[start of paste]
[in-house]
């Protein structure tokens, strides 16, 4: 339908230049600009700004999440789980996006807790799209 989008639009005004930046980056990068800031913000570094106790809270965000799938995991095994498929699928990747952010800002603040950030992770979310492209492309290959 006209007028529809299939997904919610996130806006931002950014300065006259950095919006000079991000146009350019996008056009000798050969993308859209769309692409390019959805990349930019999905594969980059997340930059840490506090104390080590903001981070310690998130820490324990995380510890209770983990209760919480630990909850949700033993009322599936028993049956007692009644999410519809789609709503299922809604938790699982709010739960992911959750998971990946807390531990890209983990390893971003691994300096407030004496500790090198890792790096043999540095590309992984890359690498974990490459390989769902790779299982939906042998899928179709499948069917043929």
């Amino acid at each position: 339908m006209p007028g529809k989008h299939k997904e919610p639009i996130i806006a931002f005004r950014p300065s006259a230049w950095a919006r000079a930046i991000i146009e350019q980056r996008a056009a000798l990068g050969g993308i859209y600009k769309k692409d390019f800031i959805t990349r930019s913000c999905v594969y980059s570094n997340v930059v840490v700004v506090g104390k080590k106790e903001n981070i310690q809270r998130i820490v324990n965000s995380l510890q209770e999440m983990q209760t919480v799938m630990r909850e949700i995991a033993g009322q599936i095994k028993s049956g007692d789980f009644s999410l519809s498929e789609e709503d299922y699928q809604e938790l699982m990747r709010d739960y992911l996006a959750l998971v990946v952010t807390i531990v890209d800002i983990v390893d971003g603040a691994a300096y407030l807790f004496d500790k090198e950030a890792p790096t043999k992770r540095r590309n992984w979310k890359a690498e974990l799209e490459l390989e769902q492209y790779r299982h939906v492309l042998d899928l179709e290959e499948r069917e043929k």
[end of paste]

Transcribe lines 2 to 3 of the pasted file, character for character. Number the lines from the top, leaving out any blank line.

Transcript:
């Protein structure tokens, strides 16, 4: 339908230049600009700004999440789980996006807790799209 989008639009005004930046980056990068800031913000570094106790809270965000799938995991095994498929699928990747952010800002603040950030992770979310492209492309290959 006209007028529809299939997904919610996130806006931002950014300065006259950095919006000079991000146009350019996008056009000798050969993308859209769309692409390019959805990349930019999905594969980059997340930059840490506090104390080590903001981070310690998130820490324990995380510890209770983990209760919480630990909850949700033993009322599936028993049956007692009644999410519809789609709503299922809604938790699982709010739960992911959750998971990946807390531990890209983990390893971003691994300096407030004496500790090198890792790096043999540095590309992984890359690498974990490459390989769902790779299982939906042998899928179709499948069917043929």
């Amino acid at each position: 339908m006209p007028g529809k989008h299939k997904e919610p639009i996130i806006a931002f005004r950014p300065s006259a230049w950095a919006r000079a930046i991000i146009e350019q980056r996008a056009a000798l990068g050969g993308i859209y600009k769309k692409d390019f800031i959805t990349r930019s913000c999905v594969y980059s570094n997340v930059v840490v700004v506090g104390k080590k106790e903001n981070i310690q809270r998130i820490v324990n965000s995380l510890q209770e999440m983990q209760t919480v799938m630990r909850e949700i995991a033993g009322q599936i095994k028993s049956g007692d789980f009644s999410l519809s498929e789609e709503d299922y699928q809604e938790l699982m990747r709010d739960y992911l996006a959750l998971v990946v952010t807390i531990v890209d800002i983990v390893d971003g603040a691994a300096y407030l807790f004496d500790k090198e950030a890792p790096t043999k992770r540095r590309n992984w979310k890359a690498e974990l799209e490459l390989e769902q492209y790779r299982h939906v492309l042998d899928l179709e290959e499948r069917e043929k």